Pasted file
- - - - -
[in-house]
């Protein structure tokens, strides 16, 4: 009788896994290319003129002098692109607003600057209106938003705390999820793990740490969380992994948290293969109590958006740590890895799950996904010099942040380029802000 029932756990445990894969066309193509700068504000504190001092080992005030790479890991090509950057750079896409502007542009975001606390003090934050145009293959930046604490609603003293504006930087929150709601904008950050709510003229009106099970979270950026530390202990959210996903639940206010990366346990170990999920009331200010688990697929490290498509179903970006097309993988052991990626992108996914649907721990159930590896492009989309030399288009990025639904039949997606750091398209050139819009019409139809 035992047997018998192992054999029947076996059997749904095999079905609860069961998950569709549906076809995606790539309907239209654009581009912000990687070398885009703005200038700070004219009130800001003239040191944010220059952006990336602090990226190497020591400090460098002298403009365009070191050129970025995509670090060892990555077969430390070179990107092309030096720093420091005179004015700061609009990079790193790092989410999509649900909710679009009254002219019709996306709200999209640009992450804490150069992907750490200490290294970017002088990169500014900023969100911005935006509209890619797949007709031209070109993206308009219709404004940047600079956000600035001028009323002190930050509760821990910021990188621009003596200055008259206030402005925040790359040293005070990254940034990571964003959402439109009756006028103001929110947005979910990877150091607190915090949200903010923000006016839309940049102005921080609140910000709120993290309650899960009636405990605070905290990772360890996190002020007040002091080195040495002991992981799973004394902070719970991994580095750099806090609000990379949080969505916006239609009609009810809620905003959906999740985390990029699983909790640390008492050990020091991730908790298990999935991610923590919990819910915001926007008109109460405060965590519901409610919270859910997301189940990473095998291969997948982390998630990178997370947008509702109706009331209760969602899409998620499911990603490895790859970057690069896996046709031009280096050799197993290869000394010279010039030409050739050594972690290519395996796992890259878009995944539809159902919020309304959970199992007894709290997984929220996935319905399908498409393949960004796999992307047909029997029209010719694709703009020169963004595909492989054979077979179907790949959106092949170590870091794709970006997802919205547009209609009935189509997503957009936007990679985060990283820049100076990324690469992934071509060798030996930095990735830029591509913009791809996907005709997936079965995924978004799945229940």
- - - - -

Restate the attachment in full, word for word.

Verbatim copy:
[in-house]
């Protein structure tokens, strides 16, 4: 009788896994290319003129002098692109607003600057209106938003705390999820793990740490969380992994948290293969109590958006740590890895799950996904010099942040380029802000 029932756990445990894969066309193509700068504000504190001092080992005030790479890991090509950057750079896409502007542009975001606390003090934050145009293959930046604490609603003293504006930087929150709601904008950050709510003229009106099970979270950026530390202990959210996903639940206010990366346990170990999920009331200010688990697929490290498509179903970006097309993988052991990626992108996914649907721990159930590896492009989309030399288009990025639904039949997606750091398209050139819009019409139809 035992047997018998192992054999029947076996059997749904095999079905609860069961998950569709549906076809995606790539309907239209654009581009912000990687070398885009703005200038700070004219009130800001003239040191944010220059952006990336602090990226190497020591400090460098002298403009365009070191050129970025995509670090060892990555077969430390070179990107092309030096720093420091005179004015700061609009990079790193790092989410999509649900909710679009009254002219019709996306709200999209640009992450804490150069992907750490200490290294970017002088990169500014900023969100911005935006509209890619797949007709031209070109993206308009219709404004940047600079956000600035001028009323002190930050509760821990910021990188621009003596200055008259206030402005925040790359040293005070990254940034990571964003959402439109009756006028103001929110947005979910990877150091607190915090949200903010923000006016839309940049102005921080609140910000709120993290309650899960009636405990605070905290990772360890996190002020007040002091080195040495002991992981799973004394902070719970991994580095750099806090609000990379949080969505916006239609009609009810809620905003959906999740985390990029699983909790640390008492050990020091991730908790298990999935991610923590919990819910915001926007008109109460405060965590519901409610919270859910997301189940990473095998291969997948982390998630990178997370947008509702109706009331209760969602899409998620499911990603490895790859970057690069896996046709031009280096050799197993290869000394010279010039030409050739050594972690290519395996796992890259878009995944539809159902919020309304959970199992007894709290997984929220996935319905399908498409393949960004796999992307047909029997029209010719694709703009020169963004595909492989054979077979179907790949959106092949170590870091794709970006997802919205547009209609009935189509997503957009936007990679985060990283820049100076990324690469992934071509060798030996930095990735830029591509913009791809996907005709997936079965995924978004799945229940």